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Heart Skips A Beat – Abadabad’s “All The Bros Say”

Abadabad, I love you. Listen to their new track it is, as the kids say, dope. It’s the first single released from their latest EP The Wild and it’s called “All The Bros Say” which is pretty amazing just on stand alone value. Continue reading

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Heart Skips A Beat – Jonas Carping’s “Underground”

Underground EPYou know those times you feel a really intense connection to someone and it seems super meaningful, not just to you, but to them too and then suddenly inexplicably they are just gone? They don’t feel that magic you felt and apparently don’t care if they ever see you again. That happened to me last month, right around the time I first heard this track from Jonas Carping’s forthcoming record All The Time In The World. I think he beautifully captures that feeling of loneliness as something that buries you, that takes you away from the open air, leaves you underground.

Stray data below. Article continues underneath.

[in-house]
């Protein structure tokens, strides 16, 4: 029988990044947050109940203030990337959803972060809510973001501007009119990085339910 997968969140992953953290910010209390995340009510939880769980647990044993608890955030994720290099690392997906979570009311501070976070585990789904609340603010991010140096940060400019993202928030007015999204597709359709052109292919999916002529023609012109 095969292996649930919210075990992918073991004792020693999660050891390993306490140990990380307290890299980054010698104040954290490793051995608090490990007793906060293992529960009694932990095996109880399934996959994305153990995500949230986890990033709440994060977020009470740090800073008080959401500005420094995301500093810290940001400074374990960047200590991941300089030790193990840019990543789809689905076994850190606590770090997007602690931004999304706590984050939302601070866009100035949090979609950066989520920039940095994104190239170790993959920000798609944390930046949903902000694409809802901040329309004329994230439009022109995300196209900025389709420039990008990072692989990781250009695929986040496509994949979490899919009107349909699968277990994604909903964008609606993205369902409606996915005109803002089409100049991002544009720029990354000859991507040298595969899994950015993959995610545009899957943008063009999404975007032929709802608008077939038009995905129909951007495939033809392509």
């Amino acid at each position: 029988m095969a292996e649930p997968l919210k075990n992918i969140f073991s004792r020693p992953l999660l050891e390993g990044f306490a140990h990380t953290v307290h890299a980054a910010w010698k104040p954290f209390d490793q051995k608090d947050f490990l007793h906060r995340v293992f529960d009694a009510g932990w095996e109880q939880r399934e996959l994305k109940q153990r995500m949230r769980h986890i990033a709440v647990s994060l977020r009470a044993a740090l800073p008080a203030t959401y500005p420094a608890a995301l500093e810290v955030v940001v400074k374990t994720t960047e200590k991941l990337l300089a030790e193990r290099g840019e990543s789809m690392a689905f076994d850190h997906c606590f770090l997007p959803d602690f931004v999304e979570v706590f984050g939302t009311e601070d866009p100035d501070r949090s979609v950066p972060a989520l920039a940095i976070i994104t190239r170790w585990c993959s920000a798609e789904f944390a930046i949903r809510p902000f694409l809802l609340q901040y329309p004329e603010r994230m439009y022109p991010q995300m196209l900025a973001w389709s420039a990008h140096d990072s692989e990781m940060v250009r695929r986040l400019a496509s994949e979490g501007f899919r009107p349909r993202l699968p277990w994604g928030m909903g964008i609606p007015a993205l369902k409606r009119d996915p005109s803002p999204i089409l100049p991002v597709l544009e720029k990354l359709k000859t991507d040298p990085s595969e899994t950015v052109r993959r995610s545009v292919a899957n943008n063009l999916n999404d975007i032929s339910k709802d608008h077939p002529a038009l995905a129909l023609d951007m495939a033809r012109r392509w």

Also, he does this little thing with his voice at tail of end of when he sings “underground” that nips at my heart that extra heartbreak bit. Beautifully sad. Listen if you’ve ever been senselessly brushed aside by someone you trusted with your heart. Stream the rest of his initial EP “Underground” over on his Soundcloud page.

Get to know Jonas Carping: Facebook | Twitter | Website